But McCain added: "I emphasize that my purpose is not to suggest in any way how you should vote—merely that you vote." And no one can doubt that the members of the commission, as they wrote on the chalkboard 500 times, "I will vote before next Tuesday on two TV license applications from Paxson Communications, I will vote before next Tuesday on two TV license applications from Paxson Communications …," had absolutely no idea how McCain (who was chairman of the commerce committee) might want them to vote on these applications. Indeed it is clear from this letter that McCain himself had absolutely no opinion on how the commission should vote on this issue of concern to his friend and to the woman with whom he was creating the appearance of having an affair. McCain clearly wasn't attempting to influence the commission's vote one way or another.

More troubling, however, is the issue of whether McCain's letter may have led some people to worry that other people might conclude that McCain's letter created the appearance of a conflict of interest, as well as the issue of whether the New York Times, in digging up this eight-year-old letter, was creating the possibility that some people might think there was a possibility of an appearance that the Times was suggesting the possibility of an appearance of a potential conflict of interest in McCain's behavior, along with the most distressing possibility of all: that in this very article I may be creating the possibility that some people might worry that other people might think that I have created the appearance of suggesting that the New York Times has created the possibility that some people might worry that other people might think that McCain has created the appearance that some people might worry that other people might think that there could be an appearance that McCain was having an affair with a lobbyist.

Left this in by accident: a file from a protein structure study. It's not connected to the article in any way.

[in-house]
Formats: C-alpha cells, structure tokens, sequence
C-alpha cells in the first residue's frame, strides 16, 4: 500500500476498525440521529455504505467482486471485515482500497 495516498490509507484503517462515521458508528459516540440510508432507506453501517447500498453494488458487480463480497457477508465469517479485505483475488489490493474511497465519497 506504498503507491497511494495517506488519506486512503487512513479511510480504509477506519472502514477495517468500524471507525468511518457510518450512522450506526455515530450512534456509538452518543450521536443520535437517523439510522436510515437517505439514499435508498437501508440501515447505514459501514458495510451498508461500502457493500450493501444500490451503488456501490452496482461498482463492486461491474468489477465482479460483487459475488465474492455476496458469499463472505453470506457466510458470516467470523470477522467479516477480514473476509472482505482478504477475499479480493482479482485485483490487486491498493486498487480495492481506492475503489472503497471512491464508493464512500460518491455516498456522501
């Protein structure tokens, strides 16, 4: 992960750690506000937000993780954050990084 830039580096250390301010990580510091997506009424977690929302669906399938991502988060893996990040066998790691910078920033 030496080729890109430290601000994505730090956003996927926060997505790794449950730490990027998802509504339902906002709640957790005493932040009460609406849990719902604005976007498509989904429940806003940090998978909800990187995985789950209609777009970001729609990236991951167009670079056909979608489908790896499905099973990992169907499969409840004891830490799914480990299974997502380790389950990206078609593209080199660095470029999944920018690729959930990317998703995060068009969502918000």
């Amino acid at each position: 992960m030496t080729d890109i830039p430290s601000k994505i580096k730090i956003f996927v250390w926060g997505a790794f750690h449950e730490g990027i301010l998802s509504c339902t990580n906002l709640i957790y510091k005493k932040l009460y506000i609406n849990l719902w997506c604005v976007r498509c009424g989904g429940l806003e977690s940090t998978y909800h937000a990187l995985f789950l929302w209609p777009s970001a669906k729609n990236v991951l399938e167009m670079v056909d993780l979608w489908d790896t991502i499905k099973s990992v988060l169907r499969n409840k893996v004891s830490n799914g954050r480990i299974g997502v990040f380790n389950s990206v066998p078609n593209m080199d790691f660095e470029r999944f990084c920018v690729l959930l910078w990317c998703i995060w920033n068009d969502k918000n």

These are the real questions that we, as a nation, face. Nobody cares whether McCain was having an affair with a lobbyist.

Michael Kinsley is a columnist for the Washington Post and the founding editor of Slate.